The Stubborn Reader
Reading is not just for school.

Imagine you are the child of a farmer. You live in the woods. You have endless chores: feeding the animals, chopping wood, fixing fences, hoeing the gardens, building cabins. You were raised to view frugality and industry as the most valuable virtues. Your home was simply furnished, your clothes modest and worn. You possessed a Bible and maybe a silver spoon or two. Would you have the energy and willpower to value reading? John Adams and Abraham Lincoln did.

John Adams

John Adams was taught to read at home. His parents encouraged him at a young age to dig into books, something he would appreciate for the rest of his life. He went to Harvard at age 15. His experience there strengthened his deep love for books. Adams recalled that he “read forever” during those years. As David McCullough writes in his book John Adams, “[H]e became one of the most voracious readers of any. Having discovered books at Harvard, he was seldom ever to be without one for the rest of his days.”

John Adams had a passion to educate himself. He maximized his time at Harvard, enthralled with the wide variety of available literature. When he decided to become a lawyer, his first step was to read through many books on the topic.

Once Adams completed the necessary reading for his courses, he took ownership of his education. This was when he truly thrived. McCullough writes, “For the first time, he was on his own with his studies, and he bent to them with the spirit of independence and intense determination that were to characterize much of his whole approach to life. In his diary he wrote of chopping wood and translating Justinian, with equal resolution.”

Adams was uncompromising with himself and worked hard to develop the understanding necessary to become a successful lawyer. Regarding Sir Geoffrey Gilbert’s Treatise of Feudal Tenures, Adams made several remarks in his journal about his determination to master its contents. “I must and will make that book familiar to me. … Read in Gilbert. I read him slowly, but I gain ideas and knowledge as I go along. … This small volume will take me a fortnight, but I will be master of it.” He knew to slow down and take in the valuable understanding.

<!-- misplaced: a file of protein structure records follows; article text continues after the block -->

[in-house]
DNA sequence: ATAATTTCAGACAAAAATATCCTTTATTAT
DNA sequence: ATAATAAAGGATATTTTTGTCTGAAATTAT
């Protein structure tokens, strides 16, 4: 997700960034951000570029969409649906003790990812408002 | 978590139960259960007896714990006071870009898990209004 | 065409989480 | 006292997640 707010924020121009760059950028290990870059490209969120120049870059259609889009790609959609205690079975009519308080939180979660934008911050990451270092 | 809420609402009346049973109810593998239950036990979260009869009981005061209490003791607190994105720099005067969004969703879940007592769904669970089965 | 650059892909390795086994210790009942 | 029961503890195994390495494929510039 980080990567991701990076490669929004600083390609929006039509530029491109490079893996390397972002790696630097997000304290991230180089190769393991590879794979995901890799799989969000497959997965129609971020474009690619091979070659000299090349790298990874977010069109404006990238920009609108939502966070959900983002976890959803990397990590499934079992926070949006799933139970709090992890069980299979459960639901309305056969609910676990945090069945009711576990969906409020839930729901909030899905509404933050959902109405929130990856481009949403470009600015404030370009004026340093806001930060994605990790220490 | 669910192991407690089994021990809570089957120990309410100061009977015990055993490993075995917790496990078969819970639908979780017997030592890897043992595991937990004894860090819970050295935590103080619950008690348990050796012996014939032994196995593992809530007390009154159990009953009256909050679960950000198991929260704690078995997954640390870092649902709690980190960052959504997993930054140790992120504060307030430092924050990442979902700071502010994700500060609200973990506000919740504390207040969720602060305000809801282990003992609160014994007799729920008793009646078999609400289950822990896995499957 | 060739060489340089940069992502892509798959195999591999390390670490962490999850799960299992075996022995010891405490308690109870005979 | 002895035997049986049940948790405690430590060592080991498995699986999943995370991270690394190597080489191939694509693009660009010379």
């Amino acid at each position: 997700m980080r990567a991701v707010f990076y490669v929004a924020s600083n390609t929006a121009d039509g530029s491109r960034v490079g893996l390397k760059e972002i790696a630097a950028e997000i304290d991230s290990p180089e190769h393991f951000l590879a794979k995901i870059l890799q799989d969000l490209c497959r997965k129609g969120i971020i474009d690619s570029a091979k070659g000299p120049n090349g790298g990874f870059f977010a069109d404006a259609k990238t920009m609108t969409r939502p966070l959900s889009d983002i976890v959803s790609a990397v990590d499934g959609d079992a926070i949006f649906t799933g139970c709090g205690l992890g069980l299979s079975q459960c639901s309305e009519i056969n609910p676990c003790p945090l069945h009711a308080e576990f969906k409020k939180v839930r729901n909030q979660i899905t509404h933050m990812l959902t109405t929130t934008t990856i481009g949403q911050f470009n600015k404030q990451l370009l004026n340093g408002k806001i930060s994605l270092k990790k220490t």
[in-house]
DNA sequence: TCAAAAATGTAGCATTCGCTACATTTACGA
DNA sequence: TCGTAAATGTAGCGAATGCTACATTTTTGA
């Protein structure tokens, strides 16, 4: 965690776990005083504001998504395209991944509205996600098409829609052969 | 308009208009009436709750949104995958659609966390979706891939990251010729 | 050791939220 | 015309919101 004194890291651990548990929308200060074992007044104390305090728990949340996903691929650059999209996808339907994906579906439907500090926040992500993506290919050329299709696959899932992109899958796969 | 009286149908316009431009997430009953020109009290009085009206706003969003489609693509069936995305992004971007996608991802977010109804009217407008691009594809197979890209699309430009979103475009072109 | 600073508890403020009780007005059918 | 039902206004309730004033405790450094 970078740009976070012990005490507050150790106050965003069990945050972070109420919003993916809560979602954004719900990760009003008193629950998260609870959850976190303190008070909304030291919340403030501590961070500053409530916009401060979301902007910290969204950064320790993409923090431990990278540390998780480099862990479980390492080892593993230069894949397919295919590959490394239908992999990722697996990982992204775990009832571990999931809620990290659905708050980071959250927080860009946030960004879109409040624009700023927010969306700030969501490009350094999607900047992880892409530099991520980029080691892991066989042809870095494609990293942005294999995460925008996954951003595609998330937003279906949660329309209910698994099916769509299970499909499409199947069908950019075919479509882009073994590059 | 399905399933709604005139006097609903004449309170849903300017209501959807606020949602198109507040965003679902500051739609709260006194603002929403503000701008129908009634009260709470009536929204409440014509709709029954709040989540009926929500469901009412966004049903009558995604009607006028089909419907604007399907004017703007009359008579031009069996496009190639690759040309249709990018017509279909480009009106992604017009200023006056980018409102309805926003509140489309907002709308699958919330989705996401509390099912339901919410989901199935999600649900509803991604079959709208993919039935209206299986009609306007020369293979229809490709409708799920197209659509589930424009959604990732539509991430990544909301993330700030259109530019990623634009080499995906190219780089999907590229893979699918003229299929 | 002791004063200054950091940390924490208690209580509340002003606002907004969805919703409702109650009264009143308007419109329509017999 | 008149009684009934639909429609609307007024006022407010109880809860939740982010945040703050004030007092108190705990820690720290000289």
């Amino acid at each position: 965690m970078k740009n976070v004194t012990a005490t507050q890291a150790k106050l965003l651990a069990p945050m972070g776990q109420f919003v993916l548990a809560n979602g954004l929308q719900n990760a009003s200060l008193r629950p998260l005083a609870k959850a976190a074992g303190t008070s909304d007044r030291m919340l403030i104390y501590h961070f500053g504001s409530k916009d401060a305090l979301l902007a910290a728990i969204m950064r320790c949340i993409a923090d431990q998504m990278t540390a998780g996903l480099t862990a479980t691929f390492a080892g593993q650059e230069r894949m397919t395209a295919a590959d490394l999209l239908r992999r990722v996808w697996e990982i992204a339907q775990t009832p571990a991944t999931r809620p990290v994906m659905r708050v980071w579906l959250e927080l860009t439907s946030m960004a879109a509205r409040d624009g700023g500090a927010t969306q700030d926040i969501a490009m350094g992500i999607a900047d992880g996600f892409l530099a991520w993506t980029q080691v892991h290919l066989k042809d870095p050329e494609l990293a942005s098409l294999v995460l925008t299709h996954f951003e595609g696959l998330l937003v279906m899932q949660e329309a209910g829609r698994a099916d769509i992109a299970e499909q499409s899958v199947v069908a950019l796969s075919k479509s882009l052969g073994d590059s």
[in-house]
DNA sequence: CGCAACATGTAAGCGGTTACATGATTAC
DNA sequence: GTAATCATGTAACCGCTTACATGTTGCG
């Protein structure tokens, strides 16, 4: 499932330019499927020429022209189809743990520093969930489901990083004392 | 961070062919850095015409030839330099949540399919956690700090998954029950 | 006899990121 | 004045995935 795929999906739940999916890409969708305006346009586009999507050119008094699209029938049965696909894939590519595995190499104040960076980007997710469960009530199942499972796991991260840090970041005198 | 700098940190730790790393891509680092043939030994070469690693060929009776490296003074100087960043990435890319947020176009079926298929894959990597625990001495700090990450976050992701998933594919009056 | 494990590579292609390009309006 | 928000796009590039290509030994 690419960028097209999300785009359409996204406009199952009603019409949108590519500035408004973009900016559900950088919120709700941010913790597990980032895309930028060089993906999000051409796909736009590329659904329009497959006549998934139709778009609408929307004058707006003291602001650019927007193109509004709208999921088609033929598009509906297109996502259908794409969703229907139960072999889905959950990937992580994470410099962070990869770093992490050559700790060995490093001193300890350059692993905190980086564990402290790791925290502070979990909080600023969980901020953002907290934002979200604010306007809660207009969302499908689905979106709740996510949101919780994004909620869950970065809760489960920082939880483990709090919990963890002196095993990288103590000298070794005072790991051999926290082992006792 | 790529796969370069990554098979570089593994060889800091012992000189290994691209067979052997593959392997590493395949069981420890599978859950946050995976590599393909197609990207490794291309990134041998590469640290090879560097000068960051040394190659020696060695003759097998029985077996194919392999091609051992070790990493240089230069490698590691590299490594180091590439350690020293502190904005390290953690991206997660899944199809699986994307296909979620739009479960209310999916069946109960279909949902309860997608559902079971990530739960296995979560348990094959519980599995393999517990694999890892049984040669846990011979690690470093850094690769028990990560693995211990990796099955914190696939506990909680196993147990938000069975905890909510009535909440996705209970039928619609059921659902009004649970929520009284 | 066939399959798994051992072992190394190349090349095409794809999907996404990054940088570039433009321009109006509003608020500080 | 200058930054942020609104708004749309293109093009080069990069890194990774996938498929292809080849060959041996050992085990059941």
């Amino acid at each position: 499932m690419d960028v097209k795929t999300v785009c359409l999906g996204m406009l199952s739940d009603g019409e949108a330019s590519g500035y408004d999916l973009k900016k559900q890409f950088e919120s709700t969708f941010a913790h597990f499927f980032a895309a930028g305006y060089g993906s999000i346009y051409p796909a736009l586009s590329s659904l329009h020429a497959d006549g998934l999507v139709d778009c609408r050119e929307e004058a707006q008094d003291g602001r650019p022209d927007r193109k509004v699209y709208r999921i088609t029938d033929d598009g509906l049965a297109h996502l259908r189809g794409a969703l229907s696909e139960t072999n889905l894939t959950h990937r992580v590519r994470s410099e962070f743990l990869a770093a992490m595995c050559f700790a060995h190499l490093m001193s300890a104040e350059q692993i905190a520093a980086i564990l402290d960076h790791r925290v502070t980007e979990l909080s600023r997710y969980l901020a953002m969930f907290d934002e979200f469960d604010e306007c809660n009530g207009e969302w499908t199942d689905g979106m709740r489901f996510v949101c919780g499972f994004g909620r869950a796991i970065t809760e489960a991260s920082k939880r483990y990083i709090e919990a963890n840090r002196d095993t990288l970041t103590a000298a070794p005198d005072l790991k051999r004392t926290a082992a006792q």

John Adams prodded himself to read diligently. He wanted to become a great lawyer, and so he did—and much more. He understood how critical reading was to developing the mind. He believed that men should be able to “avow their opinions and defend them with boldness.” Adams’s stubborn self-education built within him a confidence that contributed substantially to America’s founding.

Abraham Lincoln

Abraham Lincoln drove his father crazy with his constant reading—a stark contrast to Adams’s parents. Lincoln figured that the total time of his schooling added up to less than a year. But he did not allow the poverty of his youth to limit his potential. He had a profound understanding of this void and strove to educate himself—to the point of reading while completing his chores.

William Lee Miller wrote in Lincoln’s Virtues that Lincoln could be found “reading while the horse rests at the end of a row, reading while walking on the street, reading under a tree, reading while others went to dances, reading with his legs up as high as his head, reading between customers at the post office, reading stretched at length on the counter of the store.” One person said of Lincoln, “He was a constant and I may say stubborn reader.”

As a youth, Lincoln repeatedly read from a small selection of books: the Bible; Aesop’s Fables; Pilgrim’s Progress; The Arabian Nights; Robinson Crusoe; History of the United States by William Grimshaw; Revised Statutes of Indiana by David Turnham; and Life of George Washington by Parson Weems, to name a few. He didn’t worry about how many books he read, but strove to fully understand the ones that were accessible to him.

He may have been considered slow, but Lincoln said “I am slow to learn, and slow to forget that which I have learned. My mind is like a piece of steel—very hard to scratch anything on it, and almost impossible thereafter to rub it out.” He didn’t allow for surface-level skimming. He took his time, which allowed him to dig deeply into what he read.

Lincoln first learned to read from the Bible, and he reread it several times throughout his life. His writing, lectures and speeches all show his depth of understanding in the Scriptures. His greatest speeches were full of quotes from biblical passages.

When the public saw the young Lincoln, they would have never considered him to be highly intelligent. But as Miller wrote, those who worked with President Lincoln quickly learned, “intellectually considered, this new president was not a common man.” Miller continued, “For all his folksiness and joking, he was a bookworm.” Lincoln only continued to study harder as he entered politics.

Lincoln’s stubborn reading habit would lead him to the presidency. He had to make many decisions for the nation that required serious contemplation. Not only did his reading over many decades provide him with immeasurable understanding, it also instilled within him the capacity for deep focus—an invaluable skill for a war-time president.

Be Stubborn!

Understand the value in self-education. God’s educational institutions stress the importance of educating yourself outside the classroom. Adams and Lincoln are impressive examples of building a stubbornness for reading.

Strive to push yourself to grow from your current level. Read high quality books. Read slowly and strive to understand what you read. Find subjects that interest you and that will drive you toward your goals in life. Take the time now to become a stubborn reader.